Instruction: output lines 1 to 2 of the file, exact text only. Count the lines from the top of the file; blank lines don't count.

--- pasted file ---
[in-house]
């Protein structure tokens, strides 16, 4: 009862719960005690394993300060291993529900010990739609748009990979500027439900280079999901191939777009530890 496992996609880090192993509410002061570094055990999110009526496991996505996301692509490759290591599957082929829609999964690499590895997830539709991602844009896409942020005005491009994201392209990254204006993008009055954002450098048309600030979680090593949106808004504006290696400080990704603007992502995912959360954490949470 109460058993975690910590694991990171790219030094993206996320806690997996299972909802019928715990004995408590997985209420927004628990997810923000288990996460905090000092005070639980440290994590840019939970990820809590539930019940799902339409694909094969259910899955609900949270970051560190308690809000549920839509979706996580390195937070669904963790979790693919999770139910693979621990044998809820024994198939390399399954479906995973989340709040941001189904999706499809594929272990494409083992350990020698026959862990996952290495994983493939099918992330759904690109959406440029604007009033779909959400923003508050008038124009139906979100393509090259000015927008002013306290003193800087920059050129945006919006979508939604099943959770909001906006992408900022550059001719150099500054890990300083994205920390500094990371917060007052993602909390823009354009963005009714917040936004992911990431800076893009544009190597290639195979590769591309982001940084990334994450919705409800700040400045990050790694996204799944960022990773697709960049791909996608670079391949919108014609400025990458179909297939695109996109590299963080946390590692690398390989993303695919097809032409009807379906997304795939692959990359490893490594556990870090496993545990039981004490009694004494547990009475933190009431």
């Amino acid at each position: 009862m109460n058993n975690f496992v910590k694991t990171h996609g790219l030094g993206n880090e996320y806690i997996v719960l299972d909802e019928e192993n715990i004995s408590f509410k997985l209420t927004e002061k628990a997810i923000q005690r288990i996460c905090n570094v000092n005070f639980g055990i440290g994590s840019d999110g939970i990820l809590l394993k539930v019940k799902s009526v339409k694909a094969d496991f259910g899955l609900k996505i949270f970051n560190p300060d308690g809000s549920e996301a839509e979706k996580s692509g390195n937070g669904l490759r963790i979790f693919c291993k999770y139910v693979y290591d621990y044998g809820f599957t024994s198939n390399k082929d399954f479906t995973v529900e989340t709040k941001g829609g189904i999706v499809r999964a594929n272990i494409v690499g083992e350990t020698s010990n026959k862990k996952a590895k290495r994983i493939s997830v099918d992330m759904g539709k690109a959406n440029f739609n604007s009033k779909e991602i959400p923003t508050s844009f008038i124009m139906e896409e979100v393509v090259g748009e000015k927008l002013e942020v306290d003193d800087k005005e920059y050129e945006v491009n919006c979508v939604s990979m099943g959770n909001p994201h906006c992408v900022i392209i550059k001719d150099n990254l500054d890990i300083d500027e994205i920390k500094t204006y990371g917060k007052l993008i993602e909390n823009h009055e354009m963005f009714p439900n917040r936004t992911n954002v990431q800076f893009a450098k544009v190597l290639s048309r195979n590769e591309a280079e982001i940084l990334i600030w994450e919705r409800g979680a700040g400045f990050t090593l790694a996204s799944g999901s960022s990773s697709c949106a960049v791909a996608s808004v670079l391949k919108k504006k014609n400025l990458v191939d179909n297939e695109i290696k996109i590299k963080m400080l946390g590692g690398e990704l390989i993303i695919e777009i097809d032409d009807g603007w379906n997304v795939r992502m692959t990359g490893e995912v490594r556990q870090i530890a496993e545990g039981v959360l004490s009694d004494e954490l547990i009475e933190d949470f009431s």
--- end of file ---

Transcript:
[in-house]
């Protein structure tokens, strides 16, 4: 009862719960005690394993300060291993529900010990739609748009990979500027439900280079999901191939777009530890 496992996609880090192993509410002061570094055990999110009526496991996505996301692509490759290591599957082929829609999964690499590895997830539709991602844009896409942020005005491009994201392209990254204006993008009055954002450098048309600030979680090593949106808004504006290696400080990704603007992502995912959360954490949470 109460058993975690910590694991990171790219030094993206996320806690997996299972909802019928715990004995408590997985209420927004628990997810923000288990996460905090000092005070639980440290994590840019939970990820809590539930019940799902339409694909094969259910899955609900949270970051560190308690809000549920839509979706996580390195937070669904963790979790693919999770139910693979621990044998809820024994198939390399399954479906995973989340709040941001189904999706499809594929272990494409083992350990020698026959862990996952290495994983493939099918992330759904690109959406440029604007009033779909959400923003508050008038124009139906979100393509090259000015927008002013306290003193800087920059050129945006919006979508939604099943959770909001906006992408900022550059001719150099500054890990300083994205920390500094990371917060007052993602909390823009354009963005009714917040936004992911990431800076893009544009190597290639195979590769591309982001940084990334994450919705409800700040400045990050790694996204799944960022990773697709960049791909996608670079391949919108014609400025990458179909297939695109996109590299963080946390590692690398390989993303695919097809032409009807379906997304795939692959990359490893490594556990870090496993545990039981004490009694004494547990009475933190009431």